Oscar Hopeful Silence Shaping Up To Be Martin Scorsese’s Longest Movie To Date



Silence, the long-gestating period piece hailing from Martin Scorsese, reportedly clocks in at 195 minutes in length, making it the director’s longest film by quite a stretch.

Word comes by way of Variety reporter Kris Tapley (via The Playlist), who revealed that the Oscar hopeful – which stars Liam Neeson and Andrew Garfield as two Jesuit Catholic priests on a pilgrimage to Japan – is shaping up to be a bum-numbing three hours and 15 minutes.

For the sake of perspective, that’s a fair bit longer than both The Wolf of Wall Street (three hours) and beloved mob pic Casino (two hours 58 minutes), though it’s worth keeping in mind that Paramount Pictures will likely nip and tuck Silence in time for theatrical release. Also of note is that Gangs of New York initially clocked in at an eye-watering three hours and 35 minutes before The Weinstein Company wrangled the American epic down to a more feasible two hours and 47 minutes.

Based on the novel by Shūsaku Endō, Silence – billed as Scorsese’s long-awaited passion project – tells the story of Young Portuguese Jesuit Sebastião Rodrigues, who is “sent to Japan to succor the local Church and investigate reports that his mentor, Fr. Cristóvão Ferreira, has committed apostasy. (Ferreira is a historical figure, who apostatized after torture and later married a Japanese woman and wrote a treatise against Christianity.)”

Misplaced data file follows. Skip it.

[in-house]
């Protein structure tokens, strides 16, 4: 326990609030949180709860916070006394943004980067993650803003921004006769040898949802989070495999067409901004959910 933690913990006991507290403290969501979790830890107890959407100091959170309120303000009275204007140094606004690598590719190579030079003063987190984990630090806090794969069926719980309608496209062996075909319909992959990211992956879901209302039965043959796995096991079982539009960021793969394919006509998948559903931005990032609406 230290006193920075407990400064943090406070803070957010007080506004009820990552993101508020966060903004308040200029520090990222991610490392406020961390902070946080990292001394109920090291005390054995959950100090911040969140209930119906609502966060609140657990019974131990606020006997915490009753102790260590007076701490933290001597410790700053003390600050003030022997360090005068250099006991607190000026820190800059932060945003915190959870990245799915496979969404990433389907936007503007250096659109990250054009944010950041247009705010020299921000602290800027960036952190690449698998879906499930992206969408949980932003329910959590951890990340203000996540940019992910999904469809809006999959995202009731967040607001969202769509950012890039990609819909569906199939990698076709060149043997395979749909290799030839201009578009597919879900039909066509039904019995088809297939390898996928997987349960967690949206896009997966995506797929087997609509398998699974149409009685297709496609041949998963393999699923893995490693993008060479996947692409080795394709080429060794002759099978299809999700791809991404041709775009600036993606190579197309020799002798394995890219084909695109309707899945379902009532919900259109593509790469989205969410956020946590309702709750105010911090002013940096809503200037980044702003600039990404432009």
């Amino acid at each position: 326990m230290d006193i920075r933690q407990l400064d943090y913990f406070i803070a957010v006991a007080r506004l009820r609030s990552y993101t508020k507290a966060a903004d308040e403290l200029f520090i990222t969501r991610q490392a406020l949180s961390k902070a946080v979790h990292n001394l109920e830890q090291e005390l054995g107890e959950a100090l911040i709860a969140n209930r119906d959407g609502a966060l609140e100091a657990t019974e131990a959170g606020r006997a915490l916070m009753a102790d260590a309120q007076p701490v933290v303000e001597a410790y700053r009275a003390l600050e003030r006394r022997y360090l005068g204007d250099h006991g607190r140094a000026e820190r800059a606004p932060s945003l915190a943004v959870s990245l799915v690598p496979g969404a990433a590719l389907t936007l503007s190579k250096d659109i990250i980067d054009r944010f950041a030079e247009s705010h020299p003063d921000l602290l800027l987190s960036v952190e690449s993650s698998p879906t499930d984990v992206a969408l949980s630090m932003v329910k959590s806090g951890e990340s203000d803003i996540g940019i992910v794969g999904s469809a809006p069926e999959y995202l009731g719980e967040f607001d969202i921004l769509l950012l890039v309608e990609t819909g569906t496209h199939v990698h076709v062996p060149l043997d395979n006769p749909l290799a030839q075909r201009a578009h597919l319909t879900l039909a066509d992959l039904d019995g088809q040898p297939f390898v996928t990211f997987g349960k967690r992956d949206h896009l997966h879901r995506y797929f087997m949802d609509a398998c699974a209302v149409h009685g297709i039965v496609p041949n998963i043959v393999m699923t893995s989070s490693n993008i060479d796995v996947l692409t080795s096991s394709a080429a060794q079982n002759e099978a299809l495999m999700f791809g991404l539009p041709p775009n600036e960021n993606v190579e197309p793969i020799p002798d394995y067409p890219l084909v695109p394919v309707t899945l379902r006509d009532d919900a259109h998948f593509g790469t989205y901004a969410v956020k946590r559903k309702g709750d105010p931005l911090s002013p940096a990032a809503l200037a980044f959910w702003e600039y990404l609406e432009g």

“Fr. Rodrigues and his companion Fr. Francisco Garrpe arrive in Japan in 1638. There they find the local Christian population driven underground. Security officials force suspected Christians to trample on fumie, which are crudely carved images of Christ. Those who refuse are imprisoned and killed. The novel relates the trials of the Christians and increasing hardship suffered by Rodrigues, as more is learnt about the circumstances of Ferreira’s apostasy.”

Silence is booked in for theatrical release in November, and we’ll be keeping track of the long-awaited picture as it zeroes in on a specific date – not to mention an official running time.

Source: /Film

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